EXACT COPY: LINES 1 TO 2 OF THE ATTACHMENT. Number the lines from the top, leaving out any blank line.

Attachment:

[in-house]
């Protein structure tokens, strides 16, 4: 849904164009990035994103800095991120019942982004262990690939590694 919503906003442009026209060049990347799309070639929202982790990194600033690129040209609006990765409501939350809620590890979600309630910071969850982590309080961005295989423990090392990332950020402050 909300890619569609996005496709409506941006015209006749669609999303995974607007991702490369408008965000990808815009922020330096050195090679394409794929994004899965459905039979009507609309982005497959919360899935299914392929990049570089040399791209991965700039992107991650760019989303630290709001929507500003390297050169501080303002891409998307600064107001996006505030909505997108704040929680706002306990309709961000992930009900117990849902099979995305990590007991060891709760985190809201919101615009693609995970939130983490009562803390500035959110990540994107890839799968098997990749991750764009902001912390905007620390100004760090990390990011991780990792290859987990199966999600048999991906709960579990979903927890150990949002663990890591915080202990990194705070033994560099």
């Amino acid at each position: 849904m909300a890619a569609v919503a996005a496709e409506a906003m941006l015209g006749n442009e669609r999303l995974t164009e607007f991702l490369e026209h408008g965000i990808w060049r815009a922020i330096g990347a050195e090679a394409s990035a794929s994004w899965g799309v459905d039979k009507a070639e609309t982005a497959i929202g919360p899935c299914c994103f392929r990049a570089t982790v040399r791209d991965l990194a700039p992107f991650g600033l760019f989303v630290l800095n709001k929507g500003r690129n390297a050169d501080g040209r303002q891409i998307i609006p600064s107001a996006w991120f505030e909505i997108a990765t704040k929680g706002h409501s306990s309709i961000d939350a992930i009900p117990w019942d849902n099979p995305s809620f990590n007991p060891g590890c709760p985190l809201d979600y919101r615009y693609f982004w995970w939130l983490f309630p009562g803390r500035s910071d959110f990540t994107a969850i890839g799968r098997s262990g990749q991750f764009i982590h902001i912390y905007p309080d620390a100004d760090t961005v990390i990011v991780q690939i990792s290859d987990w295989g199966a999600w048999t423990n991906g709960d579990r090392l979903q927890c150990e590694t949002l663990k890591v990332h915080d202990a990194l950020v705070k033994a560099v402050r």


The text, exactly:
[in-house]
């Protein structure tokens, strides 16, 4: 849904164009990035994103800095991120019942982004262990690939590694 919503906003442009026209060049990347799309070639929202982790990194600033690129040209609006990765409501939350809620590890979600309630910071969850982590309080961005295989423990090392990332950020402050 909300890619569609996005496709409506941006015209006749669609999303995974607007991702490369408008965000990808815009922020330096050195090679394409794929994004899965459905039979009507609309982005497959919360899935299914392929990049570089040399791209991965700039992107991650760019989303630290709001929507500003390297050169501080303002891409998307600064107001996006505030909505997108704040929680706002306990309709961000992930009900117990849902099979995305990590007991060891709760985190809201919101615009693609995970939130983490009562803390500035959110990540994107890839799968098997990749991750764009902001912390905007620390100004760090990390990011991780990792290859987990199966999600048999991906709960579990979903927890150990949002663990890591915080202990990194705070033994560099």